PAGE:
03 N2004P64024CLet me start by saying I really, really do not like wearing a mask.

It is more difficult to breathe. I get lipstick on the inside. It is hot and sticky, especially during the heat wave we have just experienced. I have trouble recognizing masked friends and neighbors. As Dr. Seuss said in “The Cat and the Hat,” “No, I do not like it! Not one little bit.” More than once, I have wondered how medical professionals, construction workers and others wear the darn things all day, every day.

Whining aside, I have a variety of masks — the first handmade by a dear friend, and others I have purchased. I keep masks in my pocketbook, in my car, in my waistband when I walk the new puppy by myself, and on my face if someone is walking with me. As uncomfortable as I find wearing them, I do so both for my own health and for the health of my family and close friends and the people I come into contact with but will never actually know. It is the very least I can do for my larger community during the worst pandemic in a century.

The New York Times reported last week on mask-wearing throughout our nation, complete with a map colored darker to show where masks are commonly worn and lighter where they are worn less often. As we might expect, the darker colors are in higher population areas along the east and west coasts and the Gulf of Mexico. The lightest concentrations are in our nation’s midsection with its vast plains and fewer people and in the South where several states have attempted — an apparently failed at — widespread re-openings.

Social scientists tell the Times that other factors beyond population density are at work. Elizabeth Dorrance, an assistant professor of communications at Michigan State University, says mask-wearing responds to peer pressure. If our family and friends regularly wear masks and value that behavior, we probably will as well, and vice versa. And while the goal is 100% masking, that is unrealistic. Harvard Medical School’s Julia Marcus notes that not everyone buckles a seatbelt, wears a bike helmet, gets vaccinated, has stopped smoking or practices safe sex — no matter what the law says or how often they hear admonitions.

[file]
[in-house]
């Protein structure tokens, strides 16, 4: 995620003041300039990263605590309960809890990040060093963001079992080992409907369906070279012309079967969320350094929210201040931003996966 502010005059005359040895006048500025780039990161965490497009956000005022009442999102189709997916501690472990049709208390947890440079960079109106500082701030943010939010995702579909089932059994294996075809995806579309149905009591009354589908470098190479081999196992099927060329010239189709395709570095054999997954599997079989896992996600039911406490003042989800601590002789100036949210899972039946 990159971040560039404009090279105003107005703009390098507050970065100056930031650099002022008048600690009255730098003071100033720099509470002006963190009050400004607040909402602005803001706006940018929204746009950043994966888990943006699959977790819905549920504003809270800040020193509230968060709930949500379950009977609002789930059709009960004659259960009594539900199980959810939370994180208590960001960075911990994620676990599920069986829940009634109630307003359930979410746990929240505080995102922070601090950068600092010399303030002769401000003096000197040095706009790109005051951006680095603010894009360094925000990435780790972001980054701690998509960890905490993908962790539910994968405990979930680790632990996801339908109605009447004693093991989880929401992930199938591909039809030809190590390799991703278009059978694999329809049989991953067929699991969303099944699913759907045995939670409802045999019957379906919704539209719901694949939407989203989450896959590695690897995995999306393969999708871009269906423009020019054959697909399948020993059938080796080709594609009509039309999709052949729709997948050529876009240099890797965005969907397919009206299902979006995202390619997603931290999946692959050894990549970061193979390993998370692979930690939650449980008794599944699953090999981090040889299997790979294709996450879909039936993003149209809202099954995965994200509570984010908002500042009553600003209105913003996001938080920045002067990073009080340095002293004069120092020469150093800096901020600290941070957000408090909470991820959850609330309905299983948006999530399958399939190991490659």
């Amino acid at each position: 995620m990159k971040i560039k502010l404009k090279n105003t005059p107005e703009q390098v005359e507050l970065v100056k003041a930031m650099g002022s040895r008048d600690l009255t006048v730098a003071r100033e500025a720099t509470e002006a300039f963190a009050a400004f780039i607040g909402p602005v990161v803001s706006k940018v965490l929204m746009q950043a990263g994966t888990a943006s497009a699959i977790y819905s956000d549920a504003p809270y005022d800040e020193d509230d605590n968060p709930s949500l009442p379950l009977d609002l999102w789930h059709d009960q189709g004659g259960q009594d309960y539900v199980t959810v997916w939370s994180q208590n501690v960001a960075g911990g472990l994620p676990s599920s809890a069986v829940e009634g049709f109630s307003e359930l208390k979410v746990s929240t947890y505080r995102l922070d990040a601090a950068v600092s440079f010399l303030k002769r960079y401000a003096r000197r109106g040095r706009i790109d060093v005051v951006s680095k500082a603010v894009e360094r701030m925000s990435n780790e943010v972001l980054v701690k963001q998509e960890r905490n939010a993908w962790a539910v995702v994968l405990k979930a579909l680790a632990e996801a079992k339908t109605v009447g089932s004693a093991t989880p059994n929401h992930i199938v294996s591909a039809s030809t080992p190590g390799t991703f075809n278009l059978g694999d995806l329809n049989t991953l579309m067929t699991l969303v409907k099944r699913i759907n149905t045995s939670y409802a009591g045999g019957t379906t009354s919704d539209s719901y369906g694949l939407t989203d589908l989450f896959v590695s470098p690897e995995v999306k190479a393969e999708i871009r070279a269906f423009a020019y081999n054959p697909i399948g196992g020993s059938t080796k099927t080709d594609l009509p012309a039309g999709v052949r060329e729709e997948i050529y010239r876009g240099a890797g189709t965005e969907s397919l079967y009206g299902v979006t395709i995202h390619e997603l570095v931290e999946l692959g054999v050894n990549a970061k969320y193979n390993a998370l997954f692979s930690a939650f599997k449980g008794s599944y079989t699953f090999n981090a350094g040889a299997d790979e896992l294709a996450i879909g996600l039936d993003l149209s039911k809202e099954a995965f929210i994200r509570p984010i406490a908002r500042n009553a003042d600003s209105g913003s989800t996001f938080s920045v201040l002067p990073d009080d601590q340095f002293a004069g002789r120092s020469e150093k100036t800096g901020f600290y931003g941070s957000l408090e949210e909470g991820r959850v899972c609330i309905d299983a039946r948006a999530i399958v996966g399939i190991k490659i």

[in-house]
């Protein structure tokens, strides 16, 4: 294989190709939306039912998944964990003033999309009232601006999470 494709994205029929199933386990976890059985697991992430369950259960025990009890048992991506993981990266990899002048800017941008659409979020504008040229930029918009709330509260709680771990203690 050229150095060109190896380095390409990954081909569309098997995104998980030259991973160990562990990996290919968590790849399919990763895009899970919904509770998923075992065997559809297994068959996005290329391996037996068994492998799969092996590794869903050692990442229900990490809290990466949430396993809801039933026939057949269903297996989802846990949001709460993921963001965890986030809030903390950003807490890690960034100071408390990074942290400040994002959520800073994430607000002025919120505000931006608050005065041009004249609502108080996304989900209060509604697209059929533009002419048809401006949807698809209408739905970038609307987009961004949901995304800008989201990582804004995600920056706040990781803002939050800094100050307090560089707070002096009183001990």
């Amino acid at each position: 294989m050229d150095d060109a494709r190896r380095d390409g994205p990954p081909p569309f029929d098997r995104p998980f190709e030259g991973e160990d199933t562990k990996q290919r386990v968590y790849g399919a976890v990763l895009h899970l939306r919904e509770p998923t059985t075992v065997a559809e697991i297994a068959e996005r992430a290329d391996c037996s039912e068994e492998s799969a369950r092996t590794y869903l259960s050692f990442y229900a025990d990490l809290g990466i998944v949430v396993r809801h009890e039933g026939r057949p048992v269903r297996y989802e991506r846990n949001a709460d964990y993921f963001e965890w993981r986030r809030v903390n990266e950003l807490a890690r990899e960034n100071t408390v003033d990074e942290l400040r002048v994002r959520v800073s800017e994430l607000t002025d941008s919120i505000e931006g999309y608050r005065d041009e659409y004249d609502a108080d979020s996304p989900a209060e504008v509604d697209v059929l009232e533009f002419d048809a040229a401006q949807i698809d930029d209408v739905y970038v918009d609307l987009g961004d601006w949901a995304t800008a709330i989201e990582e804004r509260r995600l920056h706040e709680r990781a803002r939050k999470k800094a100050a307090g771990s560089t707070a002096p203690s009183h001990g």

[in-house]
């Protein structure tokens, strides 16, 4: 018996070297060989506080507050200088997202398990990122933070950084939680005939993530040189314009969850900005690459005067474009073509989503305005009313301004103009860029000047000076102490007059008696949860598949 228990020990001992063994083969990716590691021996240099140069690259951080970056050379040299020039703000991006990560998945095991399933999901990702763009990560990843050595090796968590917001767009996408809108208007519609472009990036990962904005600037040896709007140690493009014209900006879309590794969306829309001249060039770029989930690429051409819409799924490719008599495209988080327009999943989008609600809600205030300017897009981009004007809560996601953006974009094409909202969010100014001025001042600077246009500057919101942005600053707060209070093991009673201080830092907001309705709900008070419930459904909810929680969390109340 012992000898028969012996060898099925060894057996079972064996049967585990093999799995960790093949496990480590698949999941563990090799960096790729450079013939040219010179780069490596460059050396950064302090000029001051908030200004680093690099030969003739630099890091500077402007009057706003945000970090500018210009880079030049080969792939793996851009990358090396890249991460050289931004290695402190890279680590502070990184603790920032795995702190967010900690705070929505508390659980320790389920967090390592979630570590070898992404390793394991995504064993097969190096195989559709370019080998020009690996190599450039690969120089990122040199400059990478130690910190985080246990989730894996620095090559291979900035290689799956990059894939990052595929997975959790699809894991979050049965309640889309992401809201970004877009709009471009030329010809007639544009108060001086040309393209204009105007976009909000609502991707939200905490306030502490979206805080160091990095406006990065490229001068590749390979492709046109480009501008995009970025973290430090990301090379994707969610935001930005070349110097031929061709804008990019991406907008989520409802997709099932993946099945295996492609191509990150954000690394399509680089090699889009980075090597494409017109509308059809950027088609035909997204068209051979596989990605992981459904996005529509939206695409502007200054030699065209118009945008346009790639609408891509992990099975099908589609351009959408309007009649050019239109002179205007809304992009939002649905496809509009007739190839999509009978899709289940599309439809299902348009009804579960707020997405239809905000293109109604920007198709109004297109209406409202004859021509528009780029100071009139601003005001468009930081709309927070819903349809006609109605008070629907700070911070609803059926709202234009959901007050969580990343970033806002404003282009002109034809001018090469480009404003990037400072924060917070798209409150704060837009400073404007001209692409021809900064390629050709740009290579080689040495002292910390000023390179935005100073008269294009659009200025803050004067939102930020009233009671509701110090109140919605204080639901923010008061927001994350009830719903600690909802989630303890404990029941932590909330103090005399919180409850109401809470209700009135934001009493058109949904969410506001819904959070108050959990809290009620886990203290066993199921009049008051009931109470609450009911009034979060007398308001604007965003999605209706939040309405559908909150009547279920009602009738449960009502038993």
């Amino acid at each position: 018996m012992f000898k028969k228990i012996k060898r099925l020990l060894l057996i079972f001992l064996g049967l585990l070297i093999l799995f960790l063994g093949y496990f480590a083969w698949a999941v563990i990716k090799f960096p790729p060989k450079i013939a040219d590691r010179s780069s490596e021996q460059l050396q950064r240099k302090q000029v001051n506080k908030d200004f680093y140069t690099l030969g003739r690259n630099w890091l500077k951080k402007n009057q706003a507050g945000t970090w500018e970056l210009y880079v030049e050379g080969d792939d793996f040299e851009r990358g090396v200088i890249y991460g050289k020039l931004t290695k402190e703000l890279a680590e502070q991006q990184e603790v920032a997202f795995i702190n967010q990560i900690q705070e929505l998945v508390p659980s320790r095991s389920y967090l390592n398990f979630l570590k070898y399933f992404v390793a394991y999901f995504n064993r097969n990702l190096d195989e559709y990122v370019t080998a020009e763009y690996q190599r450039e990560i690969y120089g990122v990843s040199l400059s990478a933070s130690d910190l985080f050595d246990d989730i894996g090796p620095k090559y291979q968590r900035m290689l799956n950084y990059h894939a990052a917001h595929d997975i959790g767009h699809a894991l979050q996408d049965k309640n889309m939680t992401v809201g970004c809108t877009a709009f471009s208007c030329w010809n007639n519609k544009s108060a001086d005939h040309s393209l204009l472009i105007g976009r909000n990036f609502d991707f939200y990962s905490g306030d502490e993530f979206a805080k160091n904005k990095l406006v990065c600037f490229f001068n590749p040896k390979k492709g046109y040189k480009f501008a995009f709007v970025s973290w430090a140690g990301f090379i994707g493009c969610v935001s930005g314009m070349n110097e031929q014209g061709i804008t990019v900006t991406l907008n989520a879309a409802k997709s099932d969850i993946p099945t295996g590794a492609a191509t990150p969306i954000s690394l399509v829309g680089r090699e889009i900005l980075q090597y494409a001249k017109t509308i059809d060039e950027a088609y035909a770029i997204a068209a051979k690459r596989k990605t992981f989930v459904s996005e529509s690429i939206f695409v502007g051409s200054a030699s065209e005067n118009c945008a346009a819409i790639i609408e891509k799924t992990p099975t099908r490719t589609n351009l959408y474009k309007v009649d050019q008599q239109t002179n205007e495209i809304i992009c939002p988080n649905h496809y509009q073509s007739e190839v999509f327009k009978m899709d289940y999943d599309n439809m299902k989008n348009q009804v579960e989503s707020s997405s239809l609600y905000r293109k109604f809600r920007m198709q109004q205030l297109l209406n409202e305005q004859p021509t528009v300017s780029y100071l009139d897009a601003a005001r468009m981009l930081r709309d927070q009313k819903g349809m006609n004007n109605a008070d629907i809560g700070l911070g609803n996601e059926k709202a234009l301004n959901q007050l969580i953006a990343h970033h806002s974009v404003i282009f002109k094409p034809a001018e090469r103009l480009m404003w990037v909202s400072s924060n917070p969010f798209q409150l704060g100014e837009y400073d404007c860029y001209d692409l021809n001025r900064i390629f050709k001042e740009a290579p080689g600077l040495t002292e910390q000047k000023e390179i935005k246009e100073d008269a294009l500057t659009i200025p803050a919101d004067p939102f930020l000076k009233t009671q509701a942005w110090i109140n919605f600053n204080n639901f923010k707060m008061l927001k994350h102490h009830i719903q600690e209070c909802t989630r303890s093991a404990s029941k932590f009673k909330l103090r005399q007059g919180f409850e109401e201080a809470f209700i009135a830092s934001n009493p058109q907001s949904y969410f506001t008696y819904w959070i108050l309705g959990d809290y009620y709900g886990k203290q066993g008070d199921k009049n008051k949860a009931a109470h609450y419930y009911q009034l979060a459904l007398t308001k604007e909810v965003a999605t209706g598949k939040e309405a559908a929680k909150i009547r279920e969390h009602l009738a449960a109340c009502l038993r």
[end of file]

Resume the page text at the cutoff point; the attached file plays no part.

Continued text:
All of that said, it will probably not surprise you to learn that political partisanship is the major predictor of masking or not masking. Generally speaking, more Democrats wear masks and cite protecting others as a reason, and more Republicans go barefaced, citing a right to individual decisions. Shana Gadarian of Syracuse University is blunt. “The big takeaway of all the data is partisanship is the big determinant of all the behavior. It is not age. It is not where you live.”


Tension between community wellbeing and individual rights has been with us since the birth of our nation. Our Founding Fathers argued — and never resolved — federalism versus states’ rights, and we struggle with those same issues today. I get that regarding political issues and am grateful that North Carolina and the other 49 make our own decisions about public education, voting issues and other important aspects of life in a democratic republic.

But when it comes to public health?

Viruses, including COVID-19, are neither Democrats or Republicans, nor do they care whether they infect members of one or both parties. Sick is sick and dead is dead, no matter what one’s party affliction. Various versions of this saying exist, and it often attributed to U.S. Supreme Court Justice Oliver Wendell Holmes. “The right to swing my fist ends where the other man’s nose begins.” It means that, yes, I am free to make my own decisions, but I am not free to hurt you or to infringe on your rights.

In other words, I am not free to spew my germs on you just because I do not like wearing a mask, and neither are you.

For the health of our nation, Democrats, Republicans and everyone else should just put on a darn mask and quit whining about it.

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